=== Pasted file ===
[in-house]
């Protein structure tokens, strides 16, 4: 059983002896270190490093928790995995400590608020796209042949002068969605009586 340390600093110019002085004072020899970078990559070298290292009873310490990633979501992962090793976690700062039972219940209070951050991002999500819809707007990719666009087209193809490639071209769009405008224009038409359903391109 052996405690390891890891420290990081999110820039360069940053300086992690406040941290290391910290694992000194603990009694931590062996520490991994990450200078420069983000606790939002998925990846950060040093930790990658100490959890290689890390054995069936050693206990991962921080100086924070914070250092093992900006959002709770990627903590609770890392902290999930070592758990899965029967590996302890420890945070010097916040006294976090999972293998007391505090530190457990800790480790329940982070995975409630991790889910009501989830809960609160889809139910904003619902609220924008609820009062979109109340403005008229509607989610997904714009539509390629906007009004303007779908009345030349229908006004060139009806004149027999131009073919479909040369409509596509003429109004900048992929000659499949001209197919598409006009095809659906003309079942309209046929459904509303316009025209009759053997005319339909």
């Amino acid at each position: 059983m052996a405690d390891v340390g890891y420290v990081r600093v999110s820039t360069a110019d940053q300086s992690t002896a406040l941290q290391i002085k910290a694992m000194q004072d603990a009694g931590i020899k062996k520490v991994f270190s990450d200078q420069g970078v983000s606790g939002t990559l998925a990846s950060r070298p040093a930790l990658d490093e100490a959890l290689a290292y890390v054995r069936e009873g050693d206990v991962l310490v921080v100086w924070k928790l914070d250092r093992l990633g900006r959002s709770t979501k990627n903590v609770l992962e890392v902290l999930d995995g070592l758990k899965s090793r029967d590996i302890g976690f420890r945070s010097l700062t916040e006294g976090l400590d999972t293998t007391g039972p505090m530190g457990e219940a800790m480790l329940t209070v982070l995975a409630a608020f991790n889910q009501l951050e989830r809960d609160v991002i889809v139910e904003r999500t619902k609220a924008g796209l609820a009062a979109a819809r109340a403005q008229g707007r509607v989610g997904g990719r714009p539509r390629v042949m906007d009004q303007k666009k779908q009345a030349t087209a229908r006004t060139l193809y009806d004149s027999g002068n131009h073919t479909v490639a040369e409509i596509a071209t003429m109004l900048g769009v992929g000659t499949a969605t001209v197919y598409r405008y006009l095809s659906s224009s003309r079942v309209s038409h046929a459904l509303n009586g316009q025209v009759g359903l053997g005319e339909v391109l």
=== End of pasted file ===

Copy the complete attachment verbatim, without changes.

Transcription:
[in-house]
């Protein structure tokens, strides 16, 4: 059983002896270190490093928790995995400590608020796209042949002068969605009586 340390600093110019002085004072020899970078990559070298290292009873310490990633979501992962090793976690700062039972219940209070951050991002999500819809707007990719666009087209193809490639071209769009405008224009038409359903391109 052996405690390891890891420290990081999110820039360069940053300086992690406040941290290391910290694992000194603990009694931590062996520490991994990450200078420069983000606790939002998925990846950060040093930790990658100490959890290689890390054995069936050693206990991962921080100086924070914070250092093992900006959002709770990627903590609770890392902290999930070592758990899965029967590996302890420890945070010097916040006294976090999972293998007391505090530190457990800790480790329940982070995975409630991790889910009501989830809960609160889809139910904003619902609220924008609820009062979109109340403005008229509607989610997904714009539509390629906007009004303007779908009345030349229908006004060139009806004149027999131009073919479909040369409509596509003429109004900048992929000659499949001209197919598409006009095809659906003309079942309209046929459904509303316009025209009759053997005319339909």
């Amino acid at each position: 059983m052996a405690d390891v340390g890891y420290v990081r600093v999110s820039t360069a110019d940053q300086s992690t002896a406040l941290q290391i002085k910290a694992m000194q004072d603990a009694g931590i020899k062996k520490v991994f270190s990450d200078q420069g970078v983000s606790g939002t990559l998925a990846s950060r070298p040093a930790l990658d490093e100490a959890l290689a290292y890390v054995r069936e009873g050693d206990v991962l310490v921080v100086w924070k928790l914070d250092r093992l990633g900006r959002s709770t979501k990627n903590v609770l992962e890392v902290l999930d995995g070592l758990k899965s090793r029967d590996i302890g976690f420890r945070s010097l700062t916040e006294g976090l400590d999972t293998t007391g039972p505090m530190g457990e219940a800790m480790l329940t209070v982070l995975a409630a608020f991790n889910q009501l951050e989830r809960d609160v991002i889809v139910e904003r999500t619902k609220a924008g796209l609820a009062a979109a819809r109340a403005q008229g707007r509607v989610g997904g990719r714009p539509r390629v042949m906007d009004q303007k666009k779908q009345a030349t087209a229908r006004t060139l193809y009806d004149s027999g002068n131009h073919t479909v490639a040369e409509i596509a071209t003429m109004l900048g769009v992929g000659t499949a969605t001209v197919y598409r405008y006009l095809s659906s224009s003309r079942v309209s038409h046929a459904l509303n009586g316009q025209v009759g359903l053997g005319e339909v391109l």